The future of human spaceflight


Over recent weeks, officials from NASA have been petitioning the United States Congress in an attempt to ensure continued funding for the agency. Over the next few decades NASA hope to lead the way in the evoulution of human space flight. Here are the top five manned missions NASA are currently working on.

Asteroid retrieval

The next major mission in NASA’s human spaceflight programme will be an expedition to an asteroid, currently being planned for as early as 2021. The agency hopes to manoeuvre an asteroid into a stable lunar orbit and then send astronauts to its surface. The mission will help NASA test technology for future deep space missions, including the Orion spacecraft.



The Orion Multi-Purpose Crew Vehicle will carry crew and cargo into low-Earth orbit and beyond. On 8 April 2014 the system was put through ground tests, ahead of a trial unmanned flight later in the year. 

When Orion is fully functional, NASA will once again be capable of transporting people and cargo to the International Space Station (ISS), something it hasn’t been able to do since the Space Shuttle retired in 2011.

Credit: NASA/Bill Stafford

Extended ISS mission

In January 2014 it was announced that NASA would extend its funding for the ISS until at least 2024. The ISS is an important proving ground for the technology needed for long distance space travel, testing everything from medical equipment to robotic astronauts. The next supply launch will include a new expandable greenhouse, called Veggie, that will allow astronauts to grow their own fresh food, helping to keep a crew healthy during long haul missions which may last for months, or even years.

Credit: NASA/Gioia Massa

Year long space flight

In 2015, veteran astronaut Scott Kelly and cosmonaut Mikhail Kornienko will launch to the ISS, ready for a yearlong stay. It will be the longest time anyone has spent onboard the ISS in one go, and the pair will help to test the physiological and psychological effects of such an ordeal on the human body. ISS astronauts usually stay for six months and have suffered problems with vision as well as muscle and bone loss. At present, it's uncertain how these issues worsen over time. If NASA is ever going to mount long scale missions, such as to Mars, then it’s important that these issues are well understood.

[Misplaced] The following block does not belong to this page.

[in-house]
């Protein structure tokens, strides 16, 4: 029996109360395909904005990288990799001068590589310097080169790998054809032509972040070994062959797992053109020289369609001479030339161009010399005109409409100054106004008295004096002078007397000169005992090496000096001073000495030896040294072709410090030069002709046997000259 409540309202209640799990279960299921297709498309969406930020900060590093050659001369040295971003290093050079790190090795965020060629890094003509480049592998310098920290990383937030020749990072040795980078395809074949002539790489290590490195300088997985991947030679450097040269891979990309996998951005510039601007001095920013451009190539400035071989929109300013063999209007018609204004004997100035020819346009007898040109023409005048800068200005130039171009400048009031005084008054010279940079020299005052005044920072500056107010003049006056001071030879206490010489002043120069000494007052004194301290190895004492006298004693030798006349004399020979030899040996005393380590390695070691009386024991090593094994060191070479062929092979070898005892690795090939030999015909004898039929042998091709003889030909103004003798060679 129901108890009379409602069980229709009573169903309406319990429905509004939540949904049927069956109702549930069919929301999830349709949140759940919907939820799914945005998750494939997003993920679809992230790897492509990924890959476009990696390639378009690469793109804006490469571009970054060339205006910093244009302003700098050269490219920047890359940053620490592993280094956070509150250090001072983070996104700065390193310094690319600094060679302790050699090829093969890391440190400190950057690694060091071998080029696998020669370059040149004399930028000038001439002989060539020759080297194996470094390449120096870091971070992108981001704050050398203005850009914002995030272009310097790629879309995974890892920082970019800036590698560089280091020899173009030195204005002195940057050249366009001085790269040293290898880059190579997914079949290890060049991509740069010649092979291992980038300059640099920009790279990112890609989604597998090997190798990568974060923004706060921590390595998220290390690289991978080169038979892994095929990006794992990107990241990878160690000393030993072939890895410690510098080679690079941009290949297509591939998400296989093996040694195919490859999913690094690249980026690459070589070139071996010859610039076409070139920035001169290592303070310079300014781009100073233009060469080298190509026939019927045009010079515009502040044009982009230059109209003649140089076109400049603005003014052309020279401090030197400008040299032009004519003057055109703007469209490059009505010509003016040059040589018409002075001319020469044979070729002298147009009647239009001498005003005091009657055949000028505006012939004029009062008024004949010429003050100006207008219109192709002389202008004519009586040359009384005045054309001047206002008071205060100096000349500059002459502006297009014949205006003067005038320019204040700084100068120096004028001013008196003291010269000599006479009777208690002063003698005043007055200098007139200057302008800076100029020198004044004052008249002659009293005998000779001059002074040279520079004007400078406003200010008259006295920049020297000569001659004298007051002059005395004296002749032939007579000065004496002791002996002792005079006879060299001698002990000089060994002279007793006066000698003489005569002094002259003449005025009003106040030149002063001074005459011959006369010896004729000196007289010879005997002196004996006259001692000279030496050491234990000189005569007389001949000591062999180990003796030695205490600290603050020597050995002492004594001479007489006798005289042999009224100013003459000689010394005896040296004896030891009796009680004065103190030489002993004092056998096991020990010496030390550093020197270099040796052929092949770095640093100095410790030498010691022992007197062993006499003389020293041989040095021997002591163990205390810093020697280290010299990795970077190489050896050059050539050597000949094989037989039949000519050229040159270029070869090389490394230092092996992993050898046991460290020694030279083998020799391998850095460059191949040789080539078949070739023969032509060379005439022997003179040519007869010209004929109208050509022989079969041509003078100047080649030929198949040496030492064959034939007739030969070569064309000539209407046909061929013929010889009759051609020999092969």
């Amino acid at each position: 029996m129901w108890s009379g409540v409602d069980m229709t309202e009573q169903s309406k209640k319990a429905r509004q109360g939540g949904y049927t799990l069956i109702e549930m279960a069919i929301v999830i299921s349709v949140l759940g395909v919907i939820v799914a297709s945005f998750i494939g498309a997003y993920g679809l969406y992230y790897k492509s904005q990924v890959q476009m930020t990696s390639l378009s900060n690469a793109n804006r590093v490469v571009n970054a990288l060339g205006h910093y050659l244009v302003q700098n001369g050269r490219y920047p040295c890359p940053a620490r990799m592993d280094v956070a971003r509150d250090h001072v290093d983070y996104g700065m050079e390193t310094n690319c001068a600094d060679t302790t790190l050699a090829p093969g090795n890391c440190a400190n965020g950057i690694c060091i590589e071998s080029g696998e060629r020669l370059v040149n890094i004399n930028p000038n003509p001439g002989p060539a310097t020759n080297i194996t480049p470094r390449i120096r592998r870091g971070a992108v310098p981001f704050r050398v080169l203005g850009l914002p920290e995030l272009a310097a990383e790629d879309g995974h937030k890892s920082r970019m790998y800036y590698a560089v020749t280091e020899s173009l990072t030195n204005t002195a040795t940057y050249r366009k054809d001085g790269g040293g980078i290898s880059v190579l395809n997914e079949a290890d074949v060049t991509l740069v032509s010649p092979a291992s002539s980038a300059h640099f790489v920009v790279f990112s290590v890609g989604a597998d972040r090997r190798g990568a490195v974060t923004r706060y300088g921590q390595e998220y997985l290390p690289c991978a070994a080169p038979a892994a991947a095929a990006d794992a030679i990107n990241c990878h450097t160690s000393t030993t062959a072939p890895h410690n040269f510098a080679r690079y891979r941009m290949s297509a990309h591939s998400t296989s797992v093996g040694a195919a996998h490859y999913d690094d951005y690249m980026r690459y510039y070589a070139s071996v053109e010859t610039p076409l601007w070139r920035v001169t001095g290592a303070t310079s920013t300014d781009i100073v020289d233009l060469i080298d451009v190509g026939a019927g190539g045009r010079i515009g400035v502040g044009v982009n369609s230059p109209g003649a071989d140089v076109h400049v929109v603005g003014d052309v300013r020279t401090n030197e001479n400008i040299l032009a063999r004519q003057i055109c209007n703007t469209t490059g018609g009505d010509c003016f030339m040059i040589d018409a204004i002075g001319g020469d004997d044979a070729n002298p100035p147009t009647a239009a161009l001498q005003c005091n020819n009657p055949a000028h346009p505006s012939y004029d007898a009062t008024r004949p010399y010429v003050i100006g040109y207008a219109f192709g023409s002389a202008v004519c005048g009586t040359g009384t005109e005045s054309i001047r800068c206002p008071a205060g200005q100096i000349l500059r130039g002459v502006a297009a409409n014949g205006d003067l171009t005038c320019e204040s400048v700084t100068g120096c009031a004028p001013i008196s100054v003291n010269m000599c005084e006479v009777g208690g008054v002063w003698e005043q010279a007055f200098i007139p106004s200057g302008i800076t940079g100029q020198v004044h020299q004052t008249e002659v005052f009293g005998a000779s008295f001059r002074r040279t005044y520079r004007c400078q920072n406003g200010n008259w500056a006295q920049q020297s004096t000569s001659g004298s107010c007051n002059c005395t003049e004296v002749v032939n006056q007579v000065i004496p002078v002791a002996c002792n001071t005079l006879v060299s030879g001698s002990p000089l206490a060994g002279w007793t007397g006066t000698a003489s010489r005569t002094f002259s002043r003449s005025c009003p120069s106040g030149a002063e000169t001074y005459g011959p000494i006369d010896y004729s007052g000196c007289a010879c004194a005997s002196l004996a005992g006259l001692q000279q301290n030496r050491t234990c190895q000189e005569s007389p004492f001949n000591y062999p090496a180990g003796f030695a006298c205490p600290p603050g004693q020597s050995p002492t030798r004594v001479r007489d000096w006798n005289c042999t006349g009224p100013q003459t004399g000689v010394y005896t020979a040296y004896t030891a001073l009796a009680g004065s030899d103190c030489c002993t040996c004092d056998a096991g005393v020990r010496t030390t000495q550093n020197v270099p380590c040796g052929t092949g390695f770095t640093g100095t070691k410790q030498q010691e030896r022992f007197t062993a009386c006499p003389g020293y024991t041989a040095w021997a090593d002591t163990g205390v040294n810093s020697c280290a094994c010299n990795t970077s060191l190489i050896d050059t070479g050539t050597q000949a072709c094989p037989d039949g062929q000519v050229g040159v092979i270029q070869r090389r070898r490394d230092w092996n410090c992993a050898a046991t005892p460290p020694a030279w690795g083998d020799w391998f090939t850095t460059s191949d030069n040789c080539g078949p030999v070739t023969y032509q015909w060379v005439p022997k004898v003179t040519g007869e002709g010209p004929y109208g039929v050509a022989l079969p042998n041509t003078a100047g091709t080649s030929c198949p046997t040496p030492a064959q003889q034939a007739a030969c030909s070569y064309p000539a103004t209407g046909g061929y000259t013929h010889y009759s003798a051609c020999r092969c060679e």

Credit: NASA

Path to Mars

One of NASA’s long-term plans is to put people on the surface of Mars. The ISS experiments are the first stage of this plan, examining how the human body and technology copes with the demands of space.

The asteroid missions will be the second stage. Lasting anywhere from weeks to years, these missions will have to be completely self sufficient, as they will be too far out to rely on Earth for supplies. As they will be outside Earth’s magnetic field, it will also show the effects of long-term exposure to solar radiation.

The third and final stage is to send people to Mars. To get there and back will take at least two years, with no hope of back up from Earth. Before mounting such a mission NASA has to be sure it can keep its crew alive and healthy. But if everything goes according to plan, the first astronauts should get to the Red Planet by the 2030s.

Credit: NASA/Pat Rawlings/SAIC


Like this article? Why not:
NexStar Evolution unveiled by Celestron at NEAF 2014
previous news Article
Riddle of exoplanets around 55 Cancri solved
next news Article
We use cookies to improve your experience of our website. Cookies perform functions like recognising you each time you visit and delivering advertising messages that are relevant to you. Read more here